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Proposition P plans OK'd for three Mehlville school renovation projects

Renovation plans for three schools that could bring the Mehlville School District $538,255 over its Proposition P budget were approved last week by the Board of Education.

However, district officials believe that a Department of Natural Resources loan could lower the overage to $162,651.

Still, board members voted unanimously to approve the renovations plans allowing the competitive bidding process to begin for construction work at Point, Beasley and Blades elementary schools, and also permitting administrators to pursue a $375,604 loan with the DNR.

Mehlville voters approved a 49-cent tax-rate increase in November 2000 to fund the Proposition P districtwide building improvement program, then estimated to cost nearly $68.4 million. The Board of Education this fall approved a revised budget totaling more than $86.7 million for Proposition P.

While each school's renovation plan includes site-specific work, the majority of the Prop P work scheduled next summer for all three elementary schools is upgrading the schools' air conditioning systems.

Other work at all three schools includes exterior building repairs, electrical upgrades, technology infrastructure improvements and security locks improvements.

Dwight Dickinson of Dickinson Hussman Architects told board members he attributed the discrepancy between the original estimates and the current figures to much of the work involved in upgrading the air conditioning systems.

"When our engineers put those numbers together three years ago, they didn't go into it and have the time to really get up and crawl in all of those holes and get above the ceilings and really check it out the way you need to do it when you are getting into a project ... It's a lot of effort that goes into verifying the existing conditions and then having to work within those existing conditions to do those upgrades," he said.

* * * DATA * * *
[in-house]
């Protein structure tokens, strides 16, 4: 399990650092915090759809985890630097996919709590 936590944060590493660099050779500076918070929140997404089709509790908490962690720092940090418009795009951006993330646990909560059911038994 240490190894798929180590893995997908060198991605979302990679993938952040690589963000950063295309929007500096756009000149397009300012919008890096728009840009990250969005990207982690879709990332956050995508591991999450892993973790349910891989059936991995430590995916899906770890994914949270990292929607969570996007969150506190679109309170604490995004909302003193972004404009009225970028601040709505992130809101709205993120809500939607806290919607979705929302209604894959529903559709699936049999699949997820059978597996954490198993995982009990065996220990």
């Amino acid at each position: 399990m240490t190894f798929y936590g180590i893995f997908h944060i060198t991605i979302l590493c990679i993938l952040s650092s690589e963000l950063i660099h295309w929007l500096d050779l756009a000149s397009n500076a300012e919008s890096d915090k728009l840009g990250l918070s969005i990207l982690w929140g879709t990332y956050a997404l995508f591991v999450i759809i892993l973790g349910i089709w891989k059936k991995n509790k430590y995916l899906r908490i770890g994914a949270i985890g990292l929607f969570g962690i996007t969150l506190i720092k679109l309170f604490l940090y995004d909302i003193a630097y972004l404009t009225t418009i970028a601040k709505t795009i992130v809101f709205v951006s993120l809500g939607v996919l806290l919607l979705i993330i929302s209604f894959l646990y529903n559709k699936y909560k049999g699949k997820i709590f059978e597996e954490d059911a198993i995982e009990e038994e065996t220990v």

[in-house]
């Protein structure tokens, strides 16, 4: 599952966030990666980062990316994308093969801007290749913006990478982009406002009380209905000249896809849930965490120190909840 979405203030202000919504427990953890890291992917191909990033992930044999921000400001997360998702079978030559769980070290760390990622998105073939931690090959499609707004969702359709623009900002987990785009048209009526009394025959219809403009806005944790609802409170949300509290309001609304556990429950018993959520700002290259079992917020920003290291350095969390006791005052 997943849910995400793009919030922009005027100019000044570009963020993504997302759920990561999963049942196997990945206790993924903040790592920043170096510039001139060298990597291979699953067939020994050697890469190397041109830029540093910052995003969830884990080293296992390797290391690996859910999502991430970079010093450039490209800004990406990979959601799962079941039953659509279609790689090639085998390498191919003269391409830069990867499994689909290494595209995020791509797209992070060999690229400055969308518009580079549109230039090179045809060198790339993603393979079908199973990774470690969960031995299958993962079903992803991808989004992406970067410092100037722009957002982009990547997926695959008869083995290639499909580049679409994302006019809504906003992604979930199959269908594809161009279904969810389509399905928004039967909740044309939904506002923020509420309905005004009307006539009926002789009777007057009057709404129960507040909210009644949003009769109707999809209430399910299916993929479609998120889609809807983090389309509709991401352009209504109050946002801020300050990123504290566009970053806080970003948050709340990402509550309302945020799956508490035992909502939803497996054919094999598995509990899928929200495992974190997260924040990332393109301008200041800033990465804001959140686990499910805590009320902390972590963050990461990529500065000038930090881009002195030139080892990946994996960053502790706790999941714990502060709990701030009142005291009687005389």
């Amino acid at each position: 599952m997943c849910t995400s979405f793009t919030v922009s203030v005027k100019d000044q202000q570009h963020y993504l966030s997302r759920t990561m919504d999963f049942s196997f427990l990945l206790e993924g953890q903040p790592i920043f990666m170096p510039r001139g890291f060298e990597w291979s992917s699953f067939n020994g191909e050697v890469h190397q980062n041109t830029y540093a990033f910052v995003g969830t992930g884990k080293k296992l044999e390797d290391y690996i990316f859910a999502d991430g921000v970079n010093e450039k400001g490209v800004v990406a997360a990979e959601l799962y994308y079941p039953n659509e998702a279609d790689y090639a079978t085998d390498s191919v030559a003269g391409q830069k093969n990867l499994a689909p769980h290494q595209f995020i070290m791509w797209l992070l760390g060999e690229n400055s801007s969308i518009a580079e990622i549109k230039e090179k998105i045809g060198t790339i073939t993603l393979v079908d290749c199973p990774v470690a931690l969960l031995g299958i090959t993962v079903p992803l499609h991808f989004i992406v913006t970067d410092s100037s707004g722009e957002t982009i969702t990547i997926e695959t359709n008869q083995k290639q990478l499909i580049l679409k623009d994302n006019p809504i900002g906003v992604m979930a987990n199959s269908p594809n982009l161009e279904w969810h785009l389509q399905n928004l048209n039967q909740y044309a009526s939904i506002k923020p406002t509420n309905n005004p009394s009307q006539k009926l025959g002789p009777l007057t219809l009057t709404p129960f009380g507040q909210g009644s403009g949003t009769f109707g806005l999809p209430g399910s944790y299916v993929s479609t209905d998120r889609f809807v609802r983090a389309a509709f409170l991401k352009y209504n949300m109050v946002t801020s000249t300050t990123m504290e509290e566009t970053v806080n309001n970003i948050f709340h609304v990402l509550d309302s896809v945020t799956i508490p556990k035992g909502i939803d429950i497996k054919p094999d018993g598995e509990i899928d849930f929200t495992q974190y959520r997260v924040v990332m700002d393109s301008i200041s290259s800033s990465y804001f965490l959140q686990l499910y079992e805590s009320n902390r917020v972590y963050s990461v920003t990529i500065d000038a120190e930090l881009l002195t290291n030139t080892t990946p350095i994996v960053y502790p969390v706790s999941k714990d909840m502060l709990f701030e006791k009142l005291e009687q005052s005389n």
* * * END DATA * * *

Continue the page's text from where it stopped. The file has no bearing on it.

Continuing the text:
Despite air conditioning being the "culprit," causing the projects to go over budget, Dickinson said the estimates weren't that far off from current numbers.

The McCarthy Construction Co. and Dickinson Hussman Architects estimate costs at:

Point Elementary to go $128,121 over its revised budget of $1,060,554, placing its overall costs at $1,188,675. Construction work planned includes the widening of an unsafe corridor and the construction of a building link that will connect sections of the building to each other.

Beasley Elementary to come in $215,908 beyond its revised budget of $1,001,877, with renovation work now estimated at $1,217,785. Improvements planned include asbestos floor tile replacement, ceiling tile and fixture replacements, wall painting, guardrail replacement and the patching of exterior front entry columns.

Blades Elementary exceeding its $1,226,029 revised budget by $194,226, with current estimates totaling $1,420,255. Renovations for Blades include the addition of drinking fountains, parking lot modifications and the widening of the entry/exit driveway.

But Randy Charles, assistant superintendent of finance, told board members last week that it is very likely that the district could avoid a significant overage if it applies for a DNR loan that is granted to governmental entities to help fund energy-efficient projects.